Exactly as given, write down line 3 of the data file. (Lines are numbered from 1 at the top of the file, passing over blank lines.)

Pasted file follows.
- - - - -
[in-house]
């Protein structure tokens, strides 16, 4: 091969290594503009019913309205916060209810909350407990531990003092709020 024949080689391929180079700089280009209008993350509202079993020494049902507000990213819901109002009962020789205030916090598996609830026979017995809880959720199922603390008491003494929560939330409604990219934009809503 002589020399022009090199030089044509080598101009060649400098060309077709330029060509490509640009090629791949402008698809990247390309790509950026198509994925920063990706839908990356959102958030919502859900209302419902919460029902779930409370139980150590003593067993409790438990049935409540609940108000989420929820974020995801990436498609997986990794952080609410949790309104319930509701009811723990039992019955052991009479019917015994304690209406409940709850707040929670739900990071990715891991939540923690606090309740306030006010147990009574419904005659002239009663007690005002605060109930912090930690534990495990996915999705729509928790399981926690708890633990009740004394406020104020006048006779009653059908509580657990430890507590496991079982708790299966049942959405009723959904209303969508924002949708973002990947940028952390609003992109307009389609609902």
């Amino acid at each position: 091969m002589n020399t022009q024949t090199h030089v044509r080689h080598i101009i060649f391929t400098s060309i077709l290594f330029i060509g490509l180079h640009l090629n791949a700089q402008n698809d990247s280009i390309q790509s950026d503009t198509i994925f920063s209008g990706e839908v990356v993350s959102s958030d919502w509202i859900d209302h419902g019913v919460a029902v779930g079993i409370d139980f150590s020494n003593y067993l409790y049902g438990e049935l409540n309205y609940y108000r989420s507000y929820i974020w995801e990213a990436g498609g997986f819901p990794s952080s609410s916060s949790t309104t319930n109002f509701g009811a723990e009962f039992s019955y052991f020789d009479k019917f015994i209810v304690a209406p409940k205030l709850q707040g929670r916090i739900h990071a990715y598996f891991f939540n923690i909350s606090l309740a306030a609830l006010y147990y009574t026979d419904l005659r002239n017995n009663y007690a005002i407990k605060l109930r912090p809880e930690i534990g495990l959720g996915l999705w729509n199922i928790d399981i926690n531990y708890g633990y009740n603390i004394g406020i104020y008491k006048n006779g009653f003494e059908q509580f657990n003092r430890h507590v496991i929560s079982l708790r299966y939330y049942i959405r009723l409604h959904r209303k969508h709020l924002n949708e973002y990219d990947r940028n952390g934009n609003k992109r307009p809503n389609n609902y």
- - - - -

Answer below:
């Amino acid at each position: 091969m002589n020399t022009q024949t090199h030089v044509r080689h080598i101009i060649f391929t400098s060309i077709l290594f330029i060509g490509l180079h640009l090629n791949a700089q402008n698809d990247s280009i390309q790509s950026d503009t198509i994925f920063s209008g990706e839908v990356v993350s959102s958030d919502w509202i859900d209302h419902g019913v919460a029902v779930g079993i409370d139980f150590s020494n003593y067993l409790y049902g438990e049935l409540n309205y609940y108000r989420s507000y929820i974020w995801e990213a990436g498609g997986f819901p990794s952080s609410s916060s949790t309104t319930n109002f509701g009811a723990e009962f039992s019955y052991f020789d009479k019917f015994i209810v304690a209406p409940k205030l709850q707040g929670r916090i739900h990071a990715y598996f891991f939540n923690i909350s606090l309740a306030a609830l006010y147990y009574t026979d419904l005659r002239n017995n009663y007690a005002i407990k605060l109930r912090p809880e930690i534990g495990l959720g996915l999705w729509n199922i928790d399981i926690n531990y708890g633990y009740n603390i004394g406020i104020y008491k006048n006779g009653f003494e059908q509580f657990n003092r430890h507590v496991i929560s079982l708790r299966y939330y049942i959405r009723l409604h959904r209303k969508h709020l924002n949708e973002y990219d990947r940028n952390g934009n609003k992109r307009p809503n389609n609902y």